The reclamation of the Atlantic Ocean will yield nine million square metres of land for the new Atlantic City

The reclamation of the Atlantic Ocean will yield nine million square metres of land for the new Atlantic City

No doubt, Nigeria is the world’s most heavily populated Black Country. It is also the second biggest economy in Africa, being the largest oil producer on the continent, with an economic growth of 6.1 per cent. This makes it a most promising market for international companies. However, much of its advantages have remained unharnessed as a result of the country’s infrastructural deficiencies.This challenge, including the need to help Nigerians live in a more decent environment that could compare favourably with any part of the world, is the reason behind the Eko Atlantic city, a city being planned within Lagos State. The dynamic city, according to South Energyx Nigeria Ltd, SENL, the developers and city planners behind the project, will be built on nine million square metres of reclaimed land from the ocean. This land mass is one and a half times bigger than the entire Victoria Island, which is estimated at six million square metres. The city, the company states, will restore the shoreline to where it was 100 years ago before it was lost to the ocean. So far, more than 1.3 million square metres of the land is already visible and is for sale.

The city, which is attracting global interest, already boasts of round-the-clock independent power generation and water supply, sewage disposal and maintenance systems, security, and a public light railway system which would have 60 stops throughout the city. It would also have a network of internal roads designed to ensure free flowing traffic within the seven districts, including a business district that would stand on 1.3 million square metres of land. The districts include: Ocean Front, Harbour Lights, Business District, Eko Drive, Marina, Avenues and Downtown.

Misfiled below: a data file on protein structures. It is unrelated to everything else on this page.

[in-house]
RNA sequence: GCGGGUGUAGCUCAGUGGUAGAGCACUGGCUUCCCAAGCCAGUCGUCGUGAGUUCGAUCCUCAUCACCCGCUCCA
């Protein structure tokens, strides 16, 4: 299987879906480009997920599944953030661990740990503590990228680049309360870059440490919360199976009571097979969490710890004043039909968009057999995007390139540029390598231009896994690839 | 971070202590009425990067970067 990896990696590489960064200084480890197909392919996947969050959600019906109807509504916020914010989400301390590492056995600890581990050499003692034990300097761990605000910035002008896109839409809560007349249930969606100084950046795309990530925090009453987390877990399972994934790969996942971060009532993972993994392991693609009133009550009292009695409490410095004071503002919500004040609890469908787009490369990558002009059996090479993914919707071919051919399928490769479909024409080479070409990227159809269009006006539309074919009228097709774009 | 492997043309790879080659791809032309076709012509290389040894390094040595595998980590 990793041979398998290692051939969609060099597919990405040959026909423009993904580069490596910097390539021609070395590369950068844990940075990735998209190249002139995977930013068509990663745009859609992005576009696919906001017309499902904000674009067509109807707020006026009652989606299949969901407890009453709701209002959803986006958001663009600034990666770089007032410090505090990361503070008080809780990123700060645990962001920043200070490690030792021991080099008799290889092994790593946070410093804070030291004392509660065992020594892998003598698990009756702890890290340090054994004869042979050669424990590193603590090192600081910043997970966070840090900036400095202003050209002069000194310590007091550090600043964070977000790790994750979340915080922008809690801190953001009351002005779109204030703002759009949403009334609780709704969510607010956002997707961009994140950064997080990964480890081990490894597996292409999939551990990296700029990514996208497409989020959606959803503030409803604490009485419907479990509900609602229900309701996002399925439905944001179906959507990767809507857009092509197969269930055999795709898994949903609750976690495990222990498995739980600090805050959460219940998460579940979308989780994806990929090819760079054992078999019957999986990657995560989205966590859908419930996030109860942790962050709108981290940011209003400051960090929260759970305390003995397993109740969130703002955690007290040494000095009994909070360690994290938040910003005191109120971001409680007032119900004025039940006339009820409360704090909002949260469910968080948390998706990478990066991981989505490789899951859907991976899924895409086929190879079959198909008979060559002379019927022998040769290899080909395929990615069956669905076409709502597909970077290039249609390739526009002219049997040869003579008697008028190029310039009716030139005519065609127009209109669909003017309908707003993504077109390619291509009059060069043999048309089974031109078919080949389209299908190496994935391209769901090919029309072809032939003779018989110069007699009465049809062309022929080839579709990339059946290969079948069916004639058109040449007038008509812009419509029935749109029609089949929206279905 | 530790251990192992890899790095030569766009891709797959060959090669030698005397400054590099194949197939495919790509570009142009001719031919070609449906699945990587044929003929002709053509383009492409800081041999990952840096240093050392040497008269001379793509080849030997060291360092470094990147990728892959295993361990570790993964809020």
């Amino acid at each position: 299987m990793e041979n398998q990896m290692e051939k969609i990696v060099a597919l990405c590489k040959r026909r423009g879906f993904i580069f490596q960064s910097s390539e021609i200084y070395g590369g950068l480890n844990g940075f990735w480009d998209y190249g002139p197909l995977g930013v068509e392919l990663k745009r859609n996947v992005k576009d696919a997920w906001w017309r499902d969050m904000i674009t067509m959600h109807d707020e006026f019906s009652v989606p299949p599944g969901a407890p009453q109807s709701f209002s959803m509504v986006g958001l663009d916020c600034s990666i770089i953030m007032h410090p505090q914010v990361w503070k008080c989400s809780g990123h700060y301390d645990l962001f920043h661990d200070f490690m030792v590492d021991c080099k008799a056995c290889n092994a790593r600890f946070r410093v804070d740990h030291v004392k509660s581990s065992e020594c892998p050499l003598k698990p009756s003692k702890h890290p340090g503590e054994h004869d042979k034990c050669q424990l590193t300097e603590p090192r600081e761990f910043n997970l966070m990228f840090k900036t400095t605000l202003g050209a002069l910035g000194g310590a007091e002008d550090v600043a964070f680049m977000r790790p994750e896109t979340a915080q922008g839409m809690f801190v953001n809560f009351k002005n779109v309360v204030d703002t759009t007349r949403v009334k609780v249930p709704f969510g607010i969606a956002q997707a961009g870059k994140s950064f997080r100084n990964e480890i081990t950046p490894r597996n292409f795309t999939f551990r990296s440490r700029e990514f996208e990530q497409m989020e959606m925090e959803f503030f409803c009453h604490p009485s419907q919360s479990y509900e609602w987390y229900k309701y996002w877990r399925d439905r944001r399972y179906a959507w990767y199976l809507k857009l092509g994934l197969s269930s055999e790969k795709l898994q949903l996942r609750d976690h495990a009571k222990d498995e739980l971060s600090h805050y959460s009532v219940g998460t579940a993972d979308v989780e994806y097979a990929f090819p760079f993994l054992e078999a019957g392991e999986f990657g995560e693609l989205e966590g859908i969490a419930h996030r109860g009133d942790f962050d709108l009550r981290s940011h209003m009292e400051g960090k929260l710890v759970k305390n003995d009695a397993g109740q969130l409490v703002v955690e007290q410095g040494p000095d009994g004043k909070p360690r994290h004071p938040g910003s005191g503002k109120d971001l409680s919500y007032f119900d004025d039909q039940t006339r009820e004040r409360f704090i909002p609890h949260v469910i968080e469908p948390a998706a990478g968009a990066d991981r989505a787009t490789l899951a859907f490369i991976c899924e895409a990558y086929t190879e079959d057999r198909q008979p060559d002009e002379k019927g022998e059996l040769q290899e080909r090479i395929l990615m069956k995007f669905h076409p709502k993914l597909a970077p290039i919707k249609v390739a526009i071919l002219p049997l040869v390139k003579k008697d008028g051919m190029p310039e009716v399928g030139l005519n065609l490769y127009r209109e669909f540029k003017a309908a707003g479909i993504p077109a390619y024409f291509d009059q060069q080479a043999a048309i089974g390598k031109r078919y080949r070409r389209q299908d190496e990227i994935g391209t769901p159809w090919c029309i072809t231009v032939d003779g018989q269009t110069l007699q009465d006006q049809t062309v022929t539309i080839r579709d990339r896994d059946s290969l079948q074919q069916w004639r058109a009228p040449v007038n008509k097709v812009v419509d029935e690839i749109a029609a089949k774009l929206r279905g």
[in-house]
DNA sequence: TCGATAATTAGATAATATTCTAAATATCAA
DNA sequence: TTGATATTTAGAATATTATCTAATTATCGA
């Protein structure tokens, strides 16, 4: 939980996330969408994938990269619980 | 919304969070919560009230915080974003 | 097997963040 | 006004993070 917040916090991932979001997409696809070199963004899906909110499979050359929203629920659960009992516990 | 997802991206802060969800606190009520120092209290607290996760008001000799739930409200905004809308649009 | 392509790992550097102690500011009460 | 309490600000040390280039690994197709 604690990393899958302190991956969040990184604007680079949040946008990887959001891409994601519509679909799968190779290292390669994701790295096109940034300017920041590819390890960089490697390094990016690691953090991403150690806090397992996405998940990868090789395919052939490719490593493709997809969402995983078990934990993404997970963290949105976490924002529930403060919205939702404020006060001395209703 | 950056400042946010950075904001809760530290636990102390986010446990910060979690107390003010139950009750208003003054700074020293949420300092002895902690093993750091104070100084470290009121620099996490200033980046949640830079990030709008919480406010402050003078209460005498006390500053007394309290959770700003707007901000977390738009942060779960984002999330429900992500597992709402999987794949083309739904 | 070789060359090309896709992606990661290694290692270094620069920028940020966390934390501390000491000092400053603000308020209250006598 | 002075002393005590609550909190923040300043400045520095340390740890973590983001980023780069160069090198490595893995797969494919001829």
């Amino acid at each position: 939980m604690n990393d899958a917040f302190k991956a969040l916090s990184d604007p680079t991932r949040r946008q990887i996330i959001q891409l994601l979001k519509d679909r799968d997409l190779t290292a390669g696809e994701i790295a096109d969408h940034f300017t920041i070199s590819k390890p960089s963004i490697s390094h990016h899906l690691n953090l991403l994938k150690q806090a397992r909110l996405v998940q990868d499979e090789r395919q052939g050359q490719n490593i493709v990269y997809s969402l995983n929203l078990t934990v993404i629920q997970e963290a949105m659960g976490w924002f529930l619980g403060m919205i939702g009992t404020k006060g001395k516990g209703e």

For those who fear the ocean surge, the project handlers say they put that into consideration before embarking on it. “The sea wall, fondly called the Great Wall of Lagos, will be wide enough for a pedestrian promenade and is designed to withstand the worst storms imaginable over a hundred years’ cycle. This powerful defence system will stretch 6.5km and is being built a mile and a half offshore,”the company emphasizes, adding that it has made some progress in this regard.

The barrier was designed by Dutch specialists, Royal Haskoning, and tested in Denmark by the world-renowned Danish Hydraulic Institute, DHI. This design, according to SENL, shows that the barrier can withstand the worst storm imaginable in a thousand years.

With a network of fibre optic cables which would connect state-of-the-art telecommunications and an internal citywide waterway linked to three marinas, the company believes that the city would be a major tourist destination in the country, just as it would encourage the relocation of companies and their headquarters to it. Speaking on the choice of Lagos in the consideration of the project, David Frame, Managing Director of SENL, says “it is one of the fastest growing cities in the world and the demand for prime real estate is urgent.” He adds that Eko Atlantic city is being built to meet the demands of a city that would create the most viable business centre in the world when sand-filling of the project is completed by 2016.

Giving a description of what to expect of the city, Mr. Frame says: “The concept of Eko Atlantic is to create an international standard city with a 21st century concept. A display of dazzling towers that make up the Eko Atlantic Financial Centre will be among the first buildings to rise from the newly reclaimed land that has already grown to over 1.3 million square metres of prime real estate,”adding that SENL aims to meet the needs of 250,000 residents and 150,000 commuters with the project.

The company, which happens to be part of the Chagoury Group that has operated in the country for over 30 years, is handling the project privately and has been licensed by the state government to oversee the running of the city for 78 years, a lease which began in 2006. The company has strong financial backing from both local and international financial institutions including First Bank, FCMB and GT Bank in the Nigerian market, and BNP Paribas Fortis.

Recounting how the land mass was lost to the ocean, the company says the problem started in 1905 with the construction of the east and west breakwaters at the entrance to the Port of Lagos. By the year 2005, Bar Beach had been completely washed away due to the influence of coastal erosion. “Beach property was damaged, business lost and the threat of severe flooding to Lagos was persistent. In order to protect Victoria Island from further erosion, a shoreline protection plan was activated, resulting in a new sea wall that runs along the entire length of Bar Beach, holding back the ravages of ocean surge,” Mr Frame explained. He stressed that the city would set a new standard for living and working in West Africa.

The News
By Eromosele Ebhomele, The News